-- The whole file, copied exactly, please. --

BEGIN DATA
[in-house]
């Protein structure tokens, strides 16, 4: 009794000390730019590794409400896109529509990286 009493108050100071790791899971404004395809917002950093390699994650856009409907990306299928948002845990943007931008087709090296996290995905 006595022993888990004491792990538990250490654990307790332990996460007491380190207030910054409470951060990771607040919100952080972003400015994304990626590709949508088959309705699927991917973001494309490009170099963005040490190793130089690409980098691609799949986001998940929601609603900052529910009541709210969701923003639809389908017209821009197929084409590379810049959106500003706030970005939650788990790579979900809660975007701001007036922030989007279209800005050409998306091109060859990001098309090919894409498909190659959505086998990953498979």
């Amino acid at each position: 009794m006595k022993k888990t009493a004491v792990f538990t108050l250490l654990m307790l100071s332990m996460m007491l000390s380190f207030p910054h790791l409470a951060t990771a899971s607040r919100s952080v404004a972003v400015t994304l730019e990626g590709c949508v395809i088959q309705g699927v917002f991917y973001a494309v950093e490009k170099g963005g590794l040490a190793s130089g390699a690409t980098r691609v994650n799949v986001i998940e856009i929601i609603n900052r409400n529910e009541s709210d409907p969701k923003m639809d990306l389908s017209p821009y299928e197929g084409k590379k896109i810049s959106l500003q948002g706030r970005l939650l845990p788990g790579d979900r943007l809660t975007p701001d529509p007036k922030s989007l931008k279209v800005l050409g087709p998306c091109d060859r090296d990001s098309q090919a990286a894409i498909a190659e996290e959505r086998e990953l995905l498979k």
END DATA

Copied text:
[in-house]
């Protein structure tokens, strides 16, 4: 009794000390730019590794409400896109529509990286 009493108050100071790791899971404004395809917002950093390699994650856009409907990306299928948002845990943007931008087709090296996290995905 006595022993888990004491792990538990250490654990307790332990996460007491380190207030910054409470951060990771607040919100952080972003400015994304990626590709949508088959309705699927991917973001494309490009170099963005040490190793130089690409980098691609799949986001998940929601609603900052529910009541709210969701923003639809389908017209821009197929084409590379810049959106500003706030970005939650788990790579979900809660975007701001007036922030989007279209800005050409998306091109060859990001098309090919894409498909190659959505086998990953498979």
């Amino acid at each position: 009794m006595k022993k888990t009493a004491v792990f538990t108050l250490l654990m307790l100071s332990m996460m007491l000390s380190f207030p910054h790791l409470a951060t990771a899971s607040r919100s952080v404004a972003v400015t994304l730019e990626g590709c949508v395809i088959q309705g699927v917002f991917y973001a494309v950093e490009k170099g963005g590794l040490a190793s130089g390699a690409t980098r691609v994650n799949v986001i998940e856009i929601i609603n900052r409400n529910e009541s709210d409907p969701k923003m639809d990306l389908s017209p821009y299928e197929g084409k590379k896109i810049s959106l500003q948002g706030r970005l939650l845990p788990g790579d979900r943007l809660t975007p701001d529509p007036k922030s989007l931008k279209v800005l050409g087709p998306c091109d060859r090296d990001s098309q090919a990286a894409i498909a190659e996290e959505r086998e990953l995905l498979k």